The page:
Think positive. That is the take-away from a study of the relationship between patient expectations and medication side effects experienced by women with breast cancer. Researchers in Germany and the United States sought to understand the significance of patients’ expectations of the side effects they might experience from their treatment, in particular the nonspecific toxic effects of chemotherapy such as nausea, pain, and fatigue. Do these expectations play a role in what patients actually experience? Do expectations affect patients’ quality of life and how long they remain in treatment?
Recent studies indicate that adverse side effects can result from factors unrelated to the pharmacologic agent, but rather from other factors. such as the person’s expectation of experiencing negative side effects. For example, patients with heightened expectations of negative side effects may actually experience these effects even if they were given a placebo, referred to as the nocebo effect.1
For this 2-year prospective clinical cohort study, the investigators enrolled 111 women who had undergone surgery for hormone receptor (HR)-positive breast cancer. Participation was initiated when the patients were about to start adjuvant endocrine treatment with tamoxifen, exemestane, or another aromatase inhibitor. They were given a booklet detailing the mechanism of action, benefits, and the 18 most common and serious side effects of the aromatase inhibitors.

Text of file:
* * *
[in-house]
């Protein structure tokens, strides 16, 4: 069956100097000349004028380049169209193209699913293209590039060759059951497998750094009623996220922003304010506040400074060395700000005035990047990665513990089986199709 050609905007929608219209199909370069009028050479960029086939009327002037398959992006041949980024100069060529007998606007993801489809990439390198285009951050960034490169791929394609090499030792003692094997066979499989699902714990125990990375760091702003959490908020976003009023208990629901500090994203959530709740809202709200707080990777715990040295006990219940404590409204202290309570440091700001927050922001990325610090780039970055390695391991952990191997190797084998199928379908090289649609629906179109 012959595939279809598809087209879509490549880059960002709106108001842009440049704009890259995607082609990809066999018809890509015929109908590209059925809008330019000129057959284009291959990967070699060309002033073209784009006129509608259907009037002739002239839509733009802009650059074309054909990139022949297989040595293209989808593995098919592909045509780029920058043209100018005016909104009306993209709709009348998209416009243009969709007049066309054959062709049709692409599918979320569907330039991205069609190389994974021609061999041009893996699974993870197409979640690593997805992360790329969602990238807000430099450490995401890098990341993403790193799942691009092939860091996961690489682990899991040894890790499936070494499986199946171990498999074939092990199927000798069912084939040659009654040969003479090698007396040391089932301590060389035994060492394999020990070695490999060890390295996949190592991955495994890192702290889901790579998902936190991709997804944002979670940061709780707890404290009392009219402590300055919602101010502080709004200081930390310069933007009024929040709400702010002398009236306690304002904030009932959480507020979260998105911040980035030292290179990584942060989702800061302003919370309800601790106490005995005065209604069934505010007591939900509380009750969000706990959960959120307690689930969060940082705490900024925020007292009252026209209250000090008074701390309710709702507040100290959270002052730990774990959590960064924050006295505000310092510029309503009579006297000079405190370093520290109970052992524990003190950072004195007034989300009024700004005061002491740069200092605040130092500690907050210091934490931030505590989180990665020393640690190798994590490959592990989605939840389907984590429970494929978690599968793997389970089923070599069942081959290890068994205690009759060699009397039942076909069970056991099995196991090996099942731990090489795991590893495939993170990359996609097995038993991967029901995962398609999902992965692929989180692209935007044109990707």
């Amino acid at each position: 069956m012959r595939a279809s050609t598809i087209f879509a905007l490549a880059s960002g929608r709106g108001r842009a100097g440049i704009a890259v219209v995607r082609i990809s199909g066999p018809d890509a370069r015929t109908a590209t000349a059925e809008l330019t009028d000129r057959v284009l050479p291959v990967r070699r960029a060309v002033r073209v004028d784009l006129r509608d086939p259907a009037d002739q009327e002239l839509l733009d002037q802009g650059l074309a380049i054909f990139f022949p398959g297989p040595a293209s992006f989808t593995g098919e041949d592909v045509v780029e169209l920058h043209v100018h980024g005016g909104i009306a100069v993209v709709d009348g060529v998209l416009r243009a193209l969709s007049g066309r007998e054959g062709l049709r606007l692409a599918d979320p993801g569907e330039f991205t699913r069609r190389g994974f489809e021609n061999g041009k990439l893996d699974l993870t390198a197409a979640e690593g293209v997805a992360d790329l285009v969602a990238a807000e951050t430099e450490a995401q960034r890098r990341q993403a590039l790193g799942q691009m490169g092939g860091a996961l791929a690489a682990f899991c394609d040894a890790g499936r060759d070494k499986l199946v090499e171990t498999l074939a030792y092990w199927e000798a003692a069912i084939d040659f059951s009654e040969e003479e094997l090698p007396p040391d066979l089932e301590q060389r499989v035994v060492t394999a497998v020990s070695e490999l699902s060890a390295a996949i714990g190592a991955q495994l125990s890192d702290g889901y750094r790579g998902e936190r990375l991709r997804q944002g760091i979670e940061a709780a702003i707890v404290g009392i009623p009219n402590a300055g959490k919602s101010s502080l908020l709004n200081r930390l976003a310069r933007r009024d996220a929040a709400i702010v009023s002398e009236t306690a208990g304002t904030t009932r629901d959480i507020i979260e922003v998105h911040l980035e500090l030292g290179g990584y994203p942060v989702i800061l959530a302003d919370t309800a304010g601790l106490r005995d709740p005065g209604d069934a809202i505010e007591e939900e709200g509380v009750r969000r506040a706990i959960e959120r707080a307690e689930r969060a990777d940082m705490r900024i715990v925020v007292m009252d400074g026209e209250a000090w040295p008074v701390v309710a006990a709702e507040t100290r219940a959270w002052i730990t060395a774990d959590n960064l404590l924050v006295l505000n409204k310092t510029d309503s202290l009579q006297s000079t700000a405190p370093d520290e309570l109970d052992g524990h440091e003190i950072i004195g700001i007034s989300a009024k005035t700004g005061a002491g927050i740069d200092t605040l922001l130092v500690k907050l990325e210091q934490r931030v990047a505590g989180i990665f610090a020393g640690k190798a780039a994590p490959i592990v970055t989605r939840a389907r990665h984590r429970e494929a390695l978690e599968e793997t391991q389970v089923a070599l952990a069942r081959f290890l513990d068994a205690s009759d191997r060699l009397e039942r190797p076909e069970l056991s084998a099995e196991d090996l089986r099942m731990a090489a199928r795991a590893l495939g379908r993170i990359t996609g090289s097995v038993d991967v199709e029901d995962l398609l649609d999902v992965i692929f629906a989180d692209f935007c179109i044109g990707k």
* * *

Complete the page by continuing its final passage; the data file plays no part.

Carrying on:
Following a script to avoid influencing the patient’s expectations of negative effects, a trained clinician discussed the information provided with each woman after she had read the booklet. At that point, 9 women reported not expecting to experience any negative effects from their treatment, 70 reported anticipating mild side effects, and 32 women reported expecting their side effects to be moderate to severe.